1

Suppose I have an incomplete code block like:

\documentclass{article}
%include polycode.fmt
\begin{document}
\begin{code}
somefunction :: a -> a
\end{code}
\begin{spec}
somefunction x = undefined
\end{spec}
\end{document}

It is supposed to express a work in-progress, because somefunction is only defined at a later point, so I want to hide this incomplete definition from ghc, but I want to reuse the type signature. Unfortunately in this setup there is a vertical space between the two lines. A workaround is to rewrite the document body as follows:

\begin{spec}
somefunction :: a -> a
somefunction x = undefined
\end{spec}
%if False
\begin{code}
somefunction :: a -> a
\end{code}
%endif

This has the downside of being repetitive and thereby likely to introduce mistakes.

The space inserted appears to be about \belowdisplayskip + \baselineskip + \abovedisplayskip, so one could add negative \vspace in the former definition.

Is space really the sum of the above? What solution is recommended for gluing code and spec environments?

6
  • Please make your code fragments complete, presumably they are using some package for the software in question but is that available in texlive or ctan or.... Apr 2, 2014 at 9:06
  • Updated question to include a complete runnable example.
    – Helmut
    Apr 2, 2014 at 9:11
  • It would be nice if someone could create a tag for lhs2TeX, because there are already about 15 questions that are very closely related to lhs2TeX.
    – Helmut
    Apr 2, 2014 at 9:14
  • So I created the tag, but I don't know what it is:-) I'll google for it and add some words in a bit:-) Apr 2, 2014 at 9:21
  • lhs2TeX is a preprocessor for TeX available at andres-loeh.de/lhs2tex. Most commonly it uses the polytable package to format Haskell code using TeX directives while allowing the source to be reused as a literate Haskell program. Thus the lhs2TeX tag is somewhat related to the literate-programming tag.
    – Helmut
    Apr 2, 2014 at 9:26

2 Answers 2

2

The recommended solution in this case would be something like this:

\documentclass{article}
%include polycode.fmt
\begin{document}
%format somefunction0 = somefunction

> somefunction :: a -> a
> somefunction0 x = undefined

Much later:

> somefunction = id

\end{document}

This has the advantage that even the preliminary code is still typechecked when run through GHC. (The use of > instead of code and < instead of spec isn't relevant, but as you were complaining about noise, I thought it might be worth pointing out. Blank lines around code/spec blocks in this style are required.)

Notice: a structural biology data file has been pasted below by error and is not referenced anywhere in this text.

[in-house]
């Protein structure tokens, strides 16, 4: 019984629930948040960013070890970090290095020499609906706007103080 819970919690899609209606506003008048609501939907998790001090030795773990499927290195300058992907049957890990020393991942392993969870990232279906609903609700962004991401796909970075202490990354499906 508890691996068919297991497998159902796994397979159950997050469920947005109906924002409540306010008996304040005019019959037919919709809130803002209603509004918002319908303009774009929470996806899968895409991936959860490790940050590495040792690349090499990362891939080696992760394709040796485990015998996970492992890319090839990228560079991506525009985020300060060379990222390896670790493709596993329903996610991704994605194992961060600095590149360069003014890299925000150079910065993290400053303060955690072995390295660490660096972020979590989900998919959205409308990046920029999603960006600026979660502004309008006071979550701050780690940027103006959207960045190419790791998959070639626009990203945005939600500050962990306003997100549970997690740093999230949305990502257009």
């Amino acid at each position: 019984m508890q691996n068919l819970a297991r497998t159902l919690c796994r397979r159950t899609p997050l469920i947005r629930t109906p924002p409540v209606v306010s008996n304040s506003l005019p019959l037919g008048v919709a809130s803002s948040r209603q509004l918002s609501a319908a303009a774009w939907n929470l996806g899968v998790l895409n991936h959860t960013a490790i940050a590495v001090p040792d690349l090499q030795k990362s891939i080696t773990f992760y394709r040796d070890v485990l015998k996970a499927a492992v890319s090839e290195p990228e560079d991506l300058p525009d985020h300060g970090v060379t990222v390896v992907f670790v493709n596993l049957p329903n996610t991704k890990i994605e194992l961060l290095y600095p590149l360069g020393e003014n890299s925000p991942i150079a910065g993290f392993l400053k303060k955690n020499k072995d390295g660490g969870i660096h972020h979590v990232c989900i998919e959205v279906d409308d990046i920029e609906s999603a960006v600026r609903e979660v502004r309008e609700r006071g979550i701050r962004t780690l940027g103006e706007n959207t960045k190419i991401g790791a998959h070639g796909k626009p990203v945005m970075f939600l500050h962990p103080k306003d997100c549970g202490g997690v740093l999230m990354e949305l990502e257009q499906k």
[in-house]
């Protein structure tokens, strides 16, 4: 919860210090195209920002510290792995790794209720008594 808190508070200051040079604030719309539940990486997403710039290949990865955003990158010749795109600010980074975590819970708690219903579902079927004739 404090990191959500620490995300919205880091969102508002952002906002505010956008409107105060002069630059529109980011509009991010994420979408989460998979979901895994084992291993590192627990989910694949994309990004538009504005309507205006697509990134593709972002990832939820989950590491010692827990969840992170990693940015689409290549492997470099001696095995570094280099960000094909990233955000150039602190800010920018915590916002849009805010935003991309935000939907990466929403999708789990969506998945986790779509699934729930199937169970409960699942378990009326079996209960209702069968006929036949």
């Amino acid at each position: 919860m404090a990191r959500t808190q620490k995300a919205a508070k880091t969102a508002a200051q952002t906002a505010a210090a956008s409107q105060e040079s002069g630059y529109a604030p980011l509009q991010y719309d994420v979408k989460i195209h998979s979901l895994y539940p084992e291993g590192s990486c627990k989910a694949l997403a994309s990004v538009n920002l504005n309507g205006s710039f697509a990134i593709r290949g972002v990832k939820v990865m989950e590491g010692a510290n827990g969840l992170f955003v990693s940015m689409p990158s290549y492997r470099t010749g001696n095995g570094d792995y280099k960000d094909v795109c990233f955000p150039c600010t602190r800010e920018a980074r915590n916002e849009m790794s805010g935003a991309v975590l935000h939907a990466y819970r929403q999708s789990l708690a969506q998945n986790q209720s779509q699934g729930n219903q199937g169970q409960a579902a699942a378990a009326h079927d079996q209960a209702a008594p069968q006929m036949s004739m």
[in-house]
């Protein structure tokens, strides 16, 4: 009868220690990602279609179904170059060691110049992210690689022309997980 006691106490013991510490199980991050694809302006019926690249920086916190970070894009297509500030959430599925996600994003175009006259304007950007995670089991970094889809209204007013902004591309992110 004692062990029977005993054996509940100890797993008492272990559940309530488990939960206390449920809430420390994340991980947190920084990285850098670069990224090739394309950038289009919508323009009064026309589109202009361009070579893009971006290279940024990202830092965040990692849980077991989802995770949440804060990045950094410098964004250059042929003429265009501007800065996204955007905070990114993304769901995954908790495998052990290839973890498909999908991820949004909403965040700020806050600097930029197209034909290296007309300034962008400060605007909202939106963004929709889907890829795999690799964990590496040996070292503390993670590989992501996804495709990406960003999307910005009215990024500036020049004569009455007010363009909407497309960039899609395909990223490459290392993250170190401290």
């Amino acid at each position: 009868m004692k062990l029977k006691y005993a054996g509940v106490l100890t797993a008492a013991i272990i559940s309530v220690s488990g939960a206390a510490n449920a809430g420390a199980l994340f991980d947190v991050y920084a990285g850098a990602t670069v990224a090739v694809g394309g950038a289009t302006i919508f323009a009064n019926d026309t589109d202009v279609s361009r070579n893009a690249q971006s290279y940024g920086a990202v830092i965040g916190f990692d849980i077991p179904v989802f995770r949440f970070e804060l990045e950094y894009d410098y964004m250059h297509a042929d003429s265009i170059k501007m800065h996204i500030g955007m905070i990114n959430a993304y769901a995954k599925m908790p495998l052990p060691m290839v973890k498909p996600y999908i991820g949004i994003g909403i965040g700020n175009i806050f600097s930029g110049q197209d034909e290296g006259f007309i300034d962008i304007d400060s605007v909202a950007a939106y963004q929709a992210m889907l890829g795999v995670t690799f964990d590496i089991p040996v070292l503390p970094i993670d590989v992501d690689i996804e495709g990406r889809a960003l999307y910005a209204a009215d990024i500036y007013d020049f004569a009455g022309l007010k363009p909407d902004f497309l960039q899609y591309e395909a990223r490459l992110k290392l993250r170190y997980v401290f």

3
  • Elegant solution. Would you use the same solution for Agda where one would have to repeat the type signature for somefunction0?
    – Helmut
    Apr 3, 2014 at 11:37
  • 1
    @Helmut For Agda, I'd probably use somefunction0 for the type signature at that point, and add another %if False-hidden type signature before the later definition.
    – kosmikus
    Apr 3, 2014 at 11:40
  • One can also verify that these functions have the same type by adding a list of them somefunctions_have_common_type = [ somefunction, somefunction0 ].
    – Helmut
    Apr 10, 2014 at 14:00
1

Based on kosmikus solution, let me give an extended solution for Agda that avoids repeating the type signature. (Slightly too long for a comment.) It needs a bit more setup code:

\documentclass{article}
%include agda.fmt
\begin{document}
%if False
\begin{code}
open import Reflection
termoftype : Type → Term
termoftype (el s t) = t
\end{code}
%endif

Then we can reuse kosmikus technique:

%format somefunction0 = somefunction
\begin{code}
somefunction0 : {a : Set} → a → a
somefunction0 x = ?
\end{code}

Rather than writing the (possibly long) type signature again, we can obtain it by reflection now:

Much later:
%if False
\begin{code}
somefunction : unquote (termoftype (type (quote somefunction0)))
\end{code}
%endif
\begin{code}
somefunction = id
\end{code}
\end{document}

Your Answer

By clicking “Post Your Answer”, you agree to our terms of service, privacy policy and cookie policy

Not the answer you're looking for? Browse other questions tagged or ask your own question.